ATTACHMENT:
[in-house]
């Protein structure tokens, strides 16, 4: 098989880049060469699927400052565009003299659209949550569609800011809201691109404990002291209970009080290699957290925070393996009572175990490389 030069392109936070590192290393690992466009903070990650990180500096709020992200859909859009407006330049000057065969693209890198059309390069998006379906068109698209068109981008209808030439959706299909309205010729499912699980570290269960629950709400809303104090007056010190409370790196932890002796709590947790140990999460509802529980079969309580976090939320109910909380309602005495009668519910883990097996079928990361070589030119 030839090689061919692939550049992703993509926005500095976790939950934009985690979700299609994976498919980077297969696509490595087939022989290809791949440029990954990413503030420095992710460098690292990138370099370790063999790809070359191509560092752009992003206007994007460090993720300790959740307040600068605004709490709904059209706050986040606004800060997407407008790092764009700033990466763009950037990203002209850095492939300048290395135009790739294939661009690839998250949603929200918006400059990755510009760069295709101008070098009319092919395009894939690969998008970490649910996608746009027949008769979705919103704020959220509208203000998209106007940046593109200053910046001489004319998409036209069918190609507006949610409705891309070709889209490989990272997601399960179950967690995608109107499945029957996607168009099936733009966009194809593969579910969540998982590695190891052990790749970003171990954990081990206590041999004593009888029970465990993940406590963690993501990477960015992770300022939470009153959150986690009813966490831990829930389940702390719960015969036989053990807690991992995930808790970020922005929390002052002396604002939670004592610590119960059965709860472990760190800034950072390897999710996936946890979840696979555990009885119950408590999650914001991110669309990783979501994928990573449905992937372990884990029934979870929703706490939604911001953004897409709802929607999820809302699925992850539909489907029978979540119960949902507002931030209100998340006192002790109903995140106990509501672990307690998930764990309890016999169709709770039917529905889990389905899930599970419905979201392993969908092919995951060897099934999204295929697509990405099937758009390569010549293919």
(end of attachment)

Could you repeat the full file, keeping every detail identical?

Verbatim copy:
[in-house]
């Protein structure tokens, strides 16, 4: 098989880049060469699927400052565009003299659209949550569609800011809201691109404990002291209970009080290699957290925070393996009572175990490389 030069392109936070590192290393690992466009903070990650990180500096709020992200859909859009407006330049000057065969693209890198059309390069998006379906068109698209068109981008209808030439959706299909309205010729499912699980570290269960629950709400809303104090007056010190409370790196932890002796709590947790140990999460509802529980079969309580976090939320109910909380309602005495009668519910883990097996079928990361070589030119 030839090689061919692939550049992703993509926005500095976790939950934009985690979700299609994976498919980077297969696509490595087939022989290809791949440029990954990413503030420095992710460098690292990138370099370790063999790809070359191509560092752009992003206007994007460090993720300790959740307040600068605004709490709904059209706050986040606004800060997407407008790092764009700033990466763009950037990203002209850095492939300048290395135009790739294939661009690839998250949603929200918006400059990755510009760069295709101008070098009319092919395009894939690969998008970490649910996608746009027949008769979705919103704020959220509208203000998209106007940046593109200053910046001489004319998409036209069918190609507006949610409705891309070709889209490989990272997601399960179950967690995608109107499945029957996607168009099936733009966009194809593969579910969540998982590695190891052990790749970003171990954990081990206590041999004593009888029970465990993940406590963690993501990477960015992770300022939470009153959150986690009813966490831990829930389940702390719960015969036989053990807690991992995930808790970020922005929390002052002396604002939670004592610590119960059965709860472990760190800034950072390897999710996936946890979840696979555990009885119950408590999650914001991110669309990783979501994928990573449905992937372990884990029934979870929703706490939604911001953004897409709802929607999820809302699925992850539909489907029978979540119960949902507002931030209100998340006192002790109903995140106990509501672990307690998930764990309890016999169709709770039917529905889990389905899930599970419905979201392993969908092919995951060897099934999204295929697509990405099937758009390569010549293919």